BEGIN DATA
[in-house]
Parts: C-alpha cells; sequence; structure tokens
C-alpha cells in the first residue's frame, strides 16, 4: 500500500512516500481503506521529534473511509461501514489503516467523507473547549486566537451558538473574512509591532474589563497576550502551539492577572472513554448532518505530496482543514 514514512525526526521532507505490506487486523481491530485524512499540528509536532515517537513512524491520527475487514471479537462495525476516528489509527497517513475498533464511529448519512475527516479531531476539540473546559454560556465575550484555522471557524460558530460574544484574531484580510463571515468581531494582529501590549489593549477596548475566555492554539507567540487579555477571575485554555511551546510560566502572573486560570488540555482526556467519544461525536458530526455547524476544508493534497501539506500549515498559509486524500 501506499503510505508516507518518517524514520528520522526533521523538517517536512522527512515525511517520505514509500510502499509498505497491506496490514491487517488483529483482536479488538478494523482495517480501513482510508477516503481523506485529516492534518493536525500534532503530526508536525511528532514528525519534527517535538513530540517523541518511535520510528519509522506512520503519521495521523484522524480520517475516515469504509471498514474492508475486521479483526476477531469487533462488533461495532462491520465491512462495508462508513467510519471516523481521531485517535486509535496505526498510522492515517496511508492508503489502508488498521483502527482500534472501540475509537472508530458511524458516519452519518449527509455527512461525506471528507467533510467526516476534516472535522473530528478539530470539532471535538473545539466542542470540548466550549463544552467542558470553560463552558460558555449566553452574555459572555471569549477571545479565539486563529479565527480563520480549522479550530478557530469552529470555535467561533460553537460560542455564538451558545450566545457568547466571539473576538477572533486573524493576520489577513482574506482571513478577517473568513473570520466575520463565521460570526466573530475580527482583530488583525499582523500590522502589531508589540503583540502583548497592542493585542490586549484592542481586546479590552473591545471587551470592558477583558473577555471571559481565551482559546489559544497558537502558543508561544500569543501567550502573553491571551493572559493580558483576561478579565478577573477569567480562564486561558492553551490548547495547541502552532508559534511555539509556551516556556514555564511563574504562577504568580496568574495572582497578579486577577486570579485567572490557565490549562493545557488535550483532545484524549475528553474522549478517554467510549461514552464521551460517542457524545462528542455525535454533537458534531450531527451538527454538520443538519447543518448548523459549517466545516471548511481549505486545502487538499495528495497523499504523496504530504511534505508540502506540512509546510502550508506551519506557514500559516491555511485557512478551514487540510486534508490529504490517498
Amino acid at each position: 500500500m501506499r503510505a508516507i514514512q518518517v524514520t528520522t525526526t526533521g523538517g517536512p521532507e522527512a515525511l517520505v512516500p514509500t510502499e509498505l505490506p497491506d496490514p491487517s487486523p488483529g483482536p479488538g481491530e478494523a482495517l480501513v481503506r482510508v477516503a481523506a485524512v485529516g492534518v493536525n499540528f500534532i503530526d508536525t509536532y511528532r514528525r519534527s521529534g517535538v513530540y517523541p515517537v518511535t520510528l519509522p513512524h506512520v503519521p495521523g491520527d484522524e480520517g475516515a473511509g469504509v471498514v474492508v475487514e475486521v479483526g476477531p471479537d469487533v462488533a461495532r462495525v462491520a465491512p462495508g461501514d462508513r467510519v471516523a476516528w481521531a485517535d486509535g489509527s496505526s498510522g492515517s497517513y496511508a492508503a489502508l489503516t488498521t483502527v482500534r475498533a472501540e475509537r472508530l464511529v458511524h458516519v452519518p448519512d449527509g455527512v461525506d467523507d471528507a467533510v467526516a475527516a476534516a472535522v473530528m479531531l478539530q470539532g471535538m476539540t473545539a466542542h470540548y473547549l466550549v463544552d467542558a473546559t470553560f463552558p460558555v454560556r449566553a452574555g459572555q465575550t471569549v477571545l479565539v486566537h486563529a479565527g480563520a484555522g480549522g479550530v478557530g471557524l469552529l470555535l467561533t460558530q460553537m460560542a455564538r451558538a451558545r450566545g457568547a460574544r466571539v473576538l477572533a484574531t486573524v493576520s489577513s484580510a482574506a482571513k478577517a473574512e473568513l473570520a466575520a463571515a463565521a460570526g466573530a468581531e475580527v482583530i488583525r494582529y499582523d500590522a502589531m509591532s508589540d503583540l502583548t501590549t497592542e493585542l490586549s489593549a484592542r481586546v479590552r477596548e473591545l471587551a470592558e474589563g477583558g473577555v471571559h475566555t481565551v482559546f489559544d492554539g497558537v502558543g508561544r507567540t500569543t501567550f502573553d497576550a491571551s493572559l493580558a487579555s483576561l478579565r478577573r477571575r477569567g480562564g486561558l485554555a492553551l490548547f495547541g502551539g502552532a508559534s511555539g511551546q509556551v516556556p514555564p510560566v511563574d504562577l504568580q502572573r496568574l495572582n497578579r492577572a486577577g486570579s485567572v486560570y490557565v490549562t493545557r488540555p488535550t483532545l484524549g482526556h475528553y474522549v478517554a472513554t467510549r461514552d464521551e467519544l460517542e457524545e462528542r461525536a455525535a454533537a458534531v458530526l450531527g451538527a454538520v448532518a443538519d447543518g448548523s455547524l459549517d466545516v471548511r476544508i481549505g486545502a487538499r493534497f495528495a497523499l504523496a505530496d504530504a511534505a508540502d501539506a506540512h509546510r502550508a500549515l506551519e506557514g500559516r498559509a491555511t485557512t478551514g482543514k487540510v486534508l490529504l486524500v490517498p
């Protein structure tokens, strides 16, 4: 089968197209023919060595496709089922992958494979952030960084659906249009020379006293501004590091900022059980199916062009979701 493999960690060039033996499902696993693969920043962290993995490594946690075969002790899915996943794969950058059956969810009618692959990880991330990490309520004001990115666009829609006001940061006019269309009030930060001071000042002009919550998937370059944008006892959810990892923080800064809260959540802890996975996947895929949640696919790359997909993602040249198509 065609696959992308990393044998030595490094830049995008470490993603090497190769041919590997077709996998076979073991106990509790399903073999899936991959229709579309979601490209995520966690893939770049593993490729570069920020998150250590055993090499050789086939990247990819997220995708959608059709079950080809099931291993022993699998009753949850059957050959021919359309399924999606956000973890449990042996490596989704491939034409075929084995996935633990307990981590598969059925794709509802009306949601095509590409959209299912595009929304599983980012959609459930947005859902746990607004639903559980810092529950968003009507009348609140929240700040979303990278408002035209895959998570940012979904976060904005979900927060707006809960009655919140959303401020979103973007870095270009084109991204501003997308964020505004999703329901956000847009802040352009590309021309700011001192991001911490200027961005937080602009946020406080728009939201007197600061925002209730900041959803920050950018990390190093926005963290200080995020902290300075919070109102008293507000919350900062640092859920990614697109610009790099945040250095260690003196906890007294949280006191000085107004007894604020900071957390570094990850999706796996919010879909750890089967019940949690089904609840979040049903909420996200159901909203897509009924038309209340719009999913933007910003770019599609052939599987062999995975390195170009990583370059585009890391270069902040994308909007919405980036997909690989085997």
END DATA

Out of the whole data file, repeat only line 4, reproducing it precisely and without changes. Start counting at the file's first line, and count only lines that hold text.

Amino acid at each position: 500500500m501506499r503510505a508516507i514514512q518518517v524514520t528520522t525526526t526533521g523538517g517536512p521532507e522527512a515525511l517520505v512516500p514509500t510502499e509498505l505490506p497491506d496490514p491487517s487486523p488483529g483482536p479488538g481491530e478494523a482495517l480501513v481503506r482510508v477516503a481523506a485524512v485529516g492534518v493536525n499540528f500534532i503530526d508536525t509536532y511528532r514528525r519534527s521529534g517535538v513530540y517523541p515517537v518511535t520510528l519509522p513512524h506512520v503519521p495521523g491520527d484522524e480520517g475516515a473511509g469504509v471498514v474492508v475487514e475486521v479483526g476477531p471479537d469487533v462488533a461495532r462495525v462491520a465491512p462495508g461501514d462508513r467510519v471516523a476516528w481521531a485517535d486509535g489509527s496505526s498510522g492515517s497517513y496511508a492508503a489502508l489503516t488498521t483502527v482500534r475498533a472501540e475509537r472508530l464511529v458511524h458516519v452519518p448519512d449527509g455527512v461525506d467523507d471528507a467533510v467526516a475527516a476534516a472535522v473530528m479531531l478539530q470539532g471535538m476539540t473545539a466542542h470540548y473547549l466550549v463544552d467542558a473546559t470553560f463552558p460558555v454560556r449566553a452574555g459572555q465575550t471569549v477571545l479565539v486566537h486563529a479565527g480563520a484555522g480549522g479550530v478557530g471557524l469552529l470555535l467561533t460558530q460553537m460560542a455564538r451558538a451558545r450566545g457568547a460574544r466571539v473576538l477572533a484574531t486573524v493576520s489577513s484580510a482574506a482571513k478577517a473574512e473568513l473570520a466575520a463571515a463565521a460570526g466573530a468581531e475580527v482583530i488583525r494582529y499582523d500590522a502589531m509591532s508589540d503583540l502583548t501590549t497592542e493585542l490586549s489593549a484592542r481586546v479590552r477596548e473591545l471587551a470592558e474589563g477583558g473577555v471571559h475566555t481565551v482559546f489559544d492554539g497558537v502558543g508561544r507567540t500569543t501567550f502573553d497576550a491571551s493572559l493580558a487579555s483576561l478579565r478577573r477571575r477569567g480562564g486561558l485554555a492553551l490548547f495547541g502551539g502552532a508559534s511555539g511551546q509556551v516556556p514555564p510560566v511563574d504562577l504568580q502572573r496568574l495572582n497578579r492577572a486577577g486570579s485567572v486560570y490557565v490549562t493545557r488540555p488535550t483532545l484524549g482526556h475528553y474522549v478517554a472513554t467510549r461514552d464521551e467519544l460517542e457524545e462528542r461525536a455525535a454533537a458534531v458530526l450531527g451538527a454538520v448532518a443538519d447543518g448548523s455547524l459549517d466545516v471548511r476544508i481549505g486545502a487538499r493534497f495528495a497523499l504523496a505530496d504530504a511534505a508540502d501539506a506540512h509546510r502550508a500549515l506551519e506557514g500559516r498559509a491555511t485557512t478551514g482543514k487540510v486534508l490529504l486524500v490517498p